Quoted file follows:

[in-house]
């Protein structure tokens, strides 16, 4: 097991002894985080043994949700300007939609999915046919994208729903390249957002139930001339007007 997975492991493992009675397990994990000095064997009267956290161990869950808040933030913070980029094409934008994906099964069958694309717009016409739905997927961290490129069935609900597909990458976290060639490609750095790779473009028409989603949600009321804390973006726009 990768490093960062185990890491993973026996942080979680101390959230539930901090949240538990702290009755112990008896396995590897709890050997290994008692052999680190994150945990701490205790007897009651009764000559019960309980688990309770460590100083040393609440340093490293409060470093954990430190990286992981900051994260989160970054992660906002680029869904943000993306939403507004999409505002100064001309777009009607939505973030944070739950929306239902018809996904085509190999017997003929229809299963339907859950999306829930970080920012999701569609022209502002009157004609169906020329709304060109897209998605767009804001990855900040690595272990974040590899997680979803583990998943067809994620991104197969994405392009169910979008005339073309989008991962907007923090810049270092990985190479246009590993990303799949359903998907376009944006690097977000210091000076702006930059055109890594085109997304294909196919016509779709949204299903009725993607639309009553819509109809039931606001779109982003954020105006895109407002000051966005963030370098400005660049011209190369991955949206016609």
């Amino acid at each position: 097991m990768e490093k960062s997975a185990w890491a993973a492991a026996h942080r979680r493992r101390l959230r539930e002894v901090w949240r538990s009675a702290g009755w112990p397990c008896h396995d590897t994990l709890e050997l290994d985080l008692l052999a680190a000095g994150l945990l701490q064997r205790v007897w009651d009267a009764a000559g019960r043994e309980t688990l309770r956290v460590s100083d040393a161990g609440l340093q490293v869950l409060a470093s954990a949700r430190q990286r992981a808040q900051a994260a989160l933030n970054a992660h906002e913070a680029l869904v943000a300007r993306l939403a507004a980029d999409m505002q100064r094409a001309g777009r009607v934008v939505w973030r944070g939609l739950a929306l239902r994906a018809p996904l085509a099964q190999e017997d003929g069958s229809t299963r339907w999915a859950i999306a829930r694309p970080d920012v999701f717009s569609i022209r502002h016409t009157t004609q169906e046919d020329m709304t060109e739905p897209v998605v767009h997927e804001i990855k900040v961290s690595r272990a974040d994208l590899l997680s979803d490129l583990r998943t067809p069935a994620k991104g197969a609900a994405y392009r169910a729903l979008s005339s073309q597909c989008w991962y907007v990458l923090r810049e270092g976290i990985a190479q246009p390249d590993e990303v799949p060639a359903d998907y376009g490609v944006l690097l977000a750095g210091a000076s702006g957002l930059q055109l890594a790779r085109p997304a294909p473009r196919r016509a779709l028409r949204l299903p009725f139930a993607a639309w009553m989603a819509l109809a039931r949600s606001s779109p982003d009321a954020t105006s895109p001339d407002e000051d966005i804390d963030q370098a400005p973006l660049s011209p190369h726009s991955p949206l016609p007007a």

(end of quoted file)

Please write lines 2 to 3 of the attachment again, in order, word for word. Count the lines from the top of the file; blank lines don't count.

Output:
């Protein structure tokens, strides 16, 4: 097991002894985080043994949700300007939609999915046919994208729903390249957002139930001339007007 997975492991493992009675397990994990000095064997009267956290161990869950808040933030913070980029094409934008994906099964069958694309717009016409739905997927961290490129069935609900597909990458976290060639490609750095790779473009028409989603949600009321804390973006726009 990768490093960062185990890491993973026996942080979680101390959230539930901090949240538990702290009755112990008896396995590897709890050997290994008692052999680190994150945990701490205790007897009651009764000559019960309980688990309770460590100083040393609440340093490293409060470093954990430190990286992981900051994260989160970054992660906002680029869904943000993306939403507004999409505002100064001309777009009607939505973030944070739950929306239902018809996904085509190999017997003929229809299963339907859950999306829930970080920012999701569609022209502002009157004609169906020329709304060109897209998605767009804001990855900040690595272990974040590899997680979803583990998943067809994620991104197969994405392009169910979008005339073309989008991962907007923090810049270092990985190479246009590993990303799949359903998907376009944006690097977000210091000076702006930059055109890594085109997304294909196919016509779709949204299903009725993607639309009553819509109809039931606001779109982003954020105006895109407002000051966005963030370098400005660049011209190369991955949206016609």
């Amino acid at each position: 097991m990768e490093k960062s997975a185990w890491a993973a492991a026996h942080r979680r493992r101390l959230r539930e002894v901090w949240r538990s009675a702290g009755w112990p397990c008896h396995d590897t994990l709890e050997l290994d985080l008692l052999a680190a000095g994150l945990l701490q064997r205790v007897w009651d009267a009764a000559g019960r043994e309980t688990l309770r956290v460590s100083d040393a161990g609440l340093q490293v869950l409060a470093s954990a949700r430190q990286r992981a808040q900051a994260a989160l933030n970054a992660h906002e913070a680029l869904v943000a300007r993306l939403a507004a980029d999409m505002q100064r094409a001309g777009r009607v934008v939505w973030r944070g939609l739950a929306l239902r994906a018809p996904l085509a099964q190999e017997d003929g069958s229809t299963r339907w999915a859950i999306a829930r694309p970080d920012v999701f717009s569609i022209r502002h016409t009157t004609q169906e046919d020329m709304t060109e739905p897209v998605v767009h997927e804001i990855k900040v961290s690595r272990a974040d994208l590899l997680s979803d490129l583990r998943t067809p069935a994620k991104g197969a609900a994405y392009r169910a729903l979008s005339s073309q597909c989008w991962y907007v990458l923090r810049e270092g976290i990985a190479q246009p390249d590993e990303v799949p060639a359903d998907y376009g490609v944006l690097l977000a750095g210091a000076s702006g957002l930059q055109l890594a790779r085109p997304a294909p473009r196919r016509a779709l028409r949204l299903p009725f139930a993607a639309w009553m989603a819509l109809a039931r949600s606001s779109p982003d009321a954020t105006s895109p001339d407002e000051d966005i804390d963030q370098a400005p973006l660049s011209p190369h726009s991955p949206l016609p007007a």